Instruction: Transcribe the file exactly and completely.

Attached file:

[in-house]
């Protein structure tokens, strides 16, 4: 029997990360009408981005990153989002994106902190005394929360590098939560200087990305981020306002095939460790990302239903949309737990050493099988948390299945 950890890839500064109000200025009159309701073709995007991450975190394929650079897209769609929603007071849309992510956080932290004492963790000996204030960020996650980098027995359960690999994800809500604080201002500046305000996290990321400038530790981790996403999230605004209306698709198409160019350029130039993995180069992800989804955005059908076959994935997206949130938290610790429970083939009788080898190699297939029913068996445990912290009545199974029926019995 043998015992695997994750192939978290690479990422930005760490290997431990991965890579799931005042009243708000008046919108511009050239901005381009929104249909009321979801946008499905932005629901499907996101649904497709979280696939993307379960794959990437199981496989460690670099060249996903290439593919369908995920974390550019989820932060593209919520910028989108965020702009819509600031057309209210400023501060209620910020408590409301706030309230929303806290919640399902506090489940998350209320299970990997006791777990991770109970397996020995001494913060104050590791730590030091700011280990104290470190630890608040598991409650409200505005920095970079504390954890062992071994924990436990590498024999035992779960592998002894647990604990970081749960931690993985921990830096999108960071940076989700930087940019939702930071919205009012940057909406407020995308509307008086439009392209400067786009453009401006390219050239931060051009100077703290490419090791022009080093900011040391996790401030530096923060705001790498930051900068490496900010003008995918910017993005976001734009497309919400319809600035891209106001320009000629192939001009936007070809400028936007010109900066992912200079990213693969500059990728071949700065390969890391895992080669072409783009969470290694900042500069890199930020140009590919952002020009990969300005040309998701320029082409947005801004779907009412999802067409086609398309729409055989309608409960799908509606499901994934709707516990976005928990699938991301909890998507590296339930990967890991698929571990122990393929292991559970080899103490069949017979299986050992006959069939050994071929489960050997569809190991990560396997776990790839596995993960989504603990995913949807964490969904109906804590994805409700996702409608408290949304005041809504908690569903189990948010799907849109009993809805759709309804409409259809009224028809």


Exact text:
[in-house]
């Protein structure tokens, strides 16, 4: 029997990360009408981005990153989002994106902190005394929360590098939560200087990305981020306002095939460790990302239903949309737990050493099988948390299945 950890890839500064109000200025009159309701073709995007991450975190394929650079897209769609929603007071849309992510956080932290004492963790000996204030960020996650980098027995359960690999994800809500604080201002500046305000996290990321400038530790981790996403999230605004209306698709198409160019350029130039993995180069992800989804955005059908076959994935997206949130938290610790429970083939009788080898190699297939029913068996445990912290009545199974029926019995 043998015992695997994750192939978290690479990422930005760490290997431990991965890579799931005042009243708000008046919108511009050239901005381009929104249909009321979801946008499905932005629901499907996101649904497709979280696939993307379960794959990437199981496989460690670099060249996903290439593919369908995920974390550019989820932060593209919520910028989108965020702009819509600031057309209210400023501060209620910020408590409301706030309230929303806290919640399902506090489940998350209320299970990997006791777990991770109970397996020995001494913060104050590791730590030091700011280990104290470190630890608040598991409650409200505005920095970079504390954890062992071994924990436990590498024999035992779960592998002894647990604990970081749960931690993985921990830096999108960071940076989700930087940019939702930071919205009012940057909406407020995308509307008086439009392209400067786009453009401006390219050239931060051009100077703290490419090791022009080093900011040391996790401030530096923060705001790498930051900068490496900010003008995918910017993005976001734009497309919400319809600035891209106001320009000629192939001009936007070809400028936007010109900066992912200079990213693969500059990728071949700065390969890391895992080669072409783009969470290694900042500069890199930020140009590919952002020009990969300005040309998701320029082409947005801004779907009412999802067409086609398309729409055989309608409960799908509606499901994934709707516990976005928990699938991301909890998507590296339930990967890991698929571990122990393929292991559970080899103490069949017979299986050992006959069939050994071929489960050997569809190991990560396997776990790839596995993960989504603990995913949807964490969904109906804590994805409700996702409608408290949304005041809504908690569903189990948010799907849109009993809805759709309804409409259809009224028809």